While we have been busy with our rebuild this summer at the east end of our beach, down at the most westerly end, so was Mother Nature! The protected, and extremely beautiful Plover, for the first time in a very long time, chose our beach to nest and raise 3 chicks, which we are delighted to announce have survived and fledged the nest last month!
When first discovered in late June, we called our contacts at Bird Studies Canada who sent out Piping Plover Monitor Avery Nagy-MacArthur. On July 2 we received this note via email from Avery:
“I was down today to check on the chicks, we estimated that they are roughly 20 days old today, which is an important milestone to record for our records going to the Canadian Wildlife Service. The chicks won’t actually be able to fly until they are around 28 days old; myself or my co-worker, David, will check on them next Monday the 9th to confirm that they are fledged.
We are very glad that all 3 chicks have so far survived!
Thanks for your help and cooperation.”
On July 31st, a month later following a visit by the Monitors, they reported that all three chicks had survived and were doing well having joined the adults – signs indicating our protected zone around the nest and chicks have been removed, and the beach is open in that area again.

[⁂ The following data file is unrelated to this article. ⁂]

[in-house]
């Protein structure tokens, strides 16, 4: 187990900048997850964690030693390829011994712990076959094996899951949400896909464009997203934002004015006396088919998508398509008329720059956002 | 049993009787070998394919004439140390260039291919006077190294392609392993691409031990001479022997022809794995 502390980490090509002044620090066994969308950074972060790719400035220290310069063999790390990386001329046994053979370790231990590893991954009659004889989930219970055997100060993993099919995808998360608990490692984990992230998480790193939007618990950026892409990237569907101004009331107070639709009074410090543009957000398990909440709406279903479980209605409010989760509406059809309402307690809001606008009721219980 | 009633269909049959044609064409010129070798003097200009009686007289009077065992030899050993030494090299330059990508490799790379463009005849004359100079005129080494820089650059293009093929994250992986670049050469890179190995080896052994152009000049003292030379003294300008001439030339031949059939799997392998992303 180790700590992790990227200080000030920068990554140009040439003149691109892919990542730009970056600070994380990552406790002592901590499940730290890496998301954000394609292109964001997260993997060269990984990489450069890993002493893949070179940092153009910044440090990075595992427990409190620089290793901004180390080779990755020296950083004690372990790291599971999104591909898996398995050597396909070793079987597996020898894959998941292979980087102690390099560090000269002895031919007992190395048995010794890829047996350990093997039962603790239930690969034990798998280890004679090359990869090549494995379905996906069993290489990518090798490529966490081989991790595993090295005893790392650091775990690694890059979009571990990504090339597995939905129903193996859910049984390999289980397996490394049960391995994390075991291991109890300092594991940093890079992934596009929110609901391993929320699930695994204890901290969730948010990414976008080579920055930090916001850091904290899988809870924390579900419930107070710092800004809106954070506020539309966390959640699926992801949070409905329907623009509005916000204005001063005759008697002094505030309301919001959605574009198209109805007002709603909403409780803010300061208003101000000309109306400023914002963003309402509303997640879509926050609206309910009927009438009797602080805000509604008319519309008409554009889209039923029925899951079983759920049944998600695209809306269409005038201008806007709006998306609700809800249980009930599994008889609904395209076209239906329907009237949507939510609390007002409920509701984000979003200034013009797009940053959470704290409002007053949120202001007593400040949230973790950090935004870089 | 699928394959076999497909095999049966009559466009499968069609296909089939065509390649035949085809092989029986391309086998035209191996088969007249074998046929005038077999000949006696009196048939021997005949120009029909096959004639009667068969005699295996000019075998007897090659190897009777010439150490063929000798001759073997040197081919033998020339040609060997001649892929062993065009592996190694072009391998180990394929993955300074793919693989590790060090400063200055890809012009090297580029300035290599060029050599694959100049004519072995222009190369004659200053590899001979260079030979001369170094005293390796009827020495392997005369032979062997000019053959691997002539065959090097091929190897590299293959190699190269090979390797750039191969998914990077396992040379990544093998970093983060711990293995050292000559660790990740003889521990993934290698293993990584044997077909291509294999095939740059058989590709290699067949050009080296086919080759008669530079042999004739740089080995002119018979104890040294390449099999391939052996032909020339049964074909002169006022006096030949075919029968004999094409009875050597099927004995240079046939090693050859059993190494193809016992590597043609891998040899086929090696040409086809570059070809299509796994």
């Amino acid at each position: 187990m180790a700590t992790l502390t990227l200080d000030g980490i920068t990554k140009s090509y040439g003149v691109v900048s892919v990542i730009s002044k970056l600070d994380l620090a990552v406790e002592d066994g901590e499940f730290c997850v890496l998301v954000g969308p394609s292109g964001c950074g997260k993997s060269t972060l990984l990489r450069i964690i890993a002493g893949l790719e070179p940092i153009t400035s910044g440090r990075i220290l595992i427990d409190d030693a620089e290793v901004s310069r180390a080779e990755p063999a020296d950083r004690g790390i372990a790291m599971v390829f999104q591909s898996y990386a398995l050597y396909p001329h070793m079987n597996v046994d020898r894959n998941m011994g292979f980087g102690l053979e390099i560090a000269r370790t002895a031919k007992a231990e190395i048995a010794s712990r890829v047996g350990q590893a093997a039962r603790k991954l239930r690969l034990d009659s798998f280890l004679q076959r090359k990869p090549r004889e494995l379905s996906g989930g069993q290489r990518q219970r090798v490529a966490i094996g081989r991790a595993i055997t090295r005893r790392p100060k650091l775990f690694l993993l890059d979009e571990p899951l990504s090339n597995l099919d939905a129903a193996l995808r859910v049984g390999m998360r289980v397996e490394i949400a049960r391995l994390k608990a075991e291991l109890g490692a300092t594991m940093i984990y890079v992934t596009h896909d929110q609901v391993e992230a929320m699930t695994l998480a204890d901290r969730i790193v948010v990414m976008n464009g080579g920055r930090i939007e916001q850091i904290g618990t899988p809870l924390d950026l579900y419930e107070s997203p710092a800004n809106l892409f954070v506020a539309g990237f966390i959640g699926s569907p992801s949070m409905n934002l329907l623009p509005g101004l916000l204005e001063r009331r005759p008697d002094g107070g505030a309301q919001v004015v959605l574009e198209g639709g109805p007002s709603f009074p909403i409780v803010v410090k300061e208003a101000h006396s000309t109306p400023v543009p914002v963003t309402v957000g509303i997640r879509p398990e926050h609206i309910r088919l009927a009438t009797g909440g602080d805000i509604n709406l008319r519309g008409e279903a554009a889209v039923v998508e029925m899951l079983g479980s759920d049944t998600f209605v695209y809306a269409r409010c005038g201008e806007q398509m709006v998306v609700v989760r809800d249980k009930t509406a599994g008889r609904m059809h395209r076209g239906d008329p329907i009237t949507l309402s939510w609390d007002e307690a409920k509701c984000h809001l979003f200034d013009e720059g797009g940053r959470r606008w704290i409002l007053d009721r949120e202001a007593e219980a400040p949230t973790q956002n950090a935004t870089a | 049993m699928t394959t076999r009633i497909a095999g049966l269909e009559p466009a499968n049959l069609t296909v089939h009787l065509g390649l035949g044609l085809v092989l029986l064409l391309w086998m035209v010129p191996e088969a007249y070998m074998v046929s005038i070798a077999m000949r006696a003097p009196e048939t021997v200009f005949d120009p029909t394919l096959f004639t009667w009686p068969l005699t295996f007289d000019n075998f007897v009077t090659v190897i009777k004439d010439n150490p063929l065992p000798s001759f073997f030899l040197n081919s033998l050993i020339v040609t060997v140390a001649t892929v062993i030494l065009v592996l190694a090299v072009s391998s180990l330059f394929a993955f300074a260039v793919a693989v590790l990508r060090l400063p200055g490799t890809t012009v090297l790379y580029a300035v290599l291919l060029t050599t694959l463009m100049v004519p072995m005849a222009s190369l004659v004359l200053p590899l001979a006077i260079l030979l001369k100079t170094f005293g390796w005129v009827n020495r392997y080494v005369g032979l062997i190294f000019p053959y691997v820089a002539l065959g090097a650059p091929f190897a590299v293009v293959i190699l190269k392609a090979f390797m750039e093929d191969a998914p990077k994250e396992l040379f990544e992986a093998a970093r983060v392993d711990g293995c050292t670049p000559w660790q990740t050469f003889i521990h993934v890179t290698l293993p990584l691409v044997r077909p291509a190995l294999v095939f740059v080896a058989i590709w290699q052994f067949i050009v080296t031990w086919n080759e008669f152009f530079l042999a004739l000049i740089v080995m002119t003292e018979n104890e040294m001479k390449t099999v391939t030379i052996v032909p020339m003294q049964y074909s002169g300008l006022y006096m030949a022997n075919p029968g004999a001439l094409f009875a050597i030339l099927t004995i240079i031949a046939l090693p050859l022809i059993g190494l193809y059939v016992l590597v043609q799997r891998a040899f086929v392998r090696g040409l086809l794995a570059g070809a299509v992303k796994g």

We are extremely delighted that our beach has nurtured triplets, contributing positively to a species at risk with only 200 in Nova Scotia. You can learn more and get involved in the protection of these birds in conjunction with Kejimkujik National Park & National Historic Site of Canada – http://www.pc.gc.ca/eng/pn-np/ns/kejimkujik/activ/activ14.aspx
Take a look at what they looked like at around 20 days old, the White Point Piping Plover chicks: (Photos by Joanne Veinotte)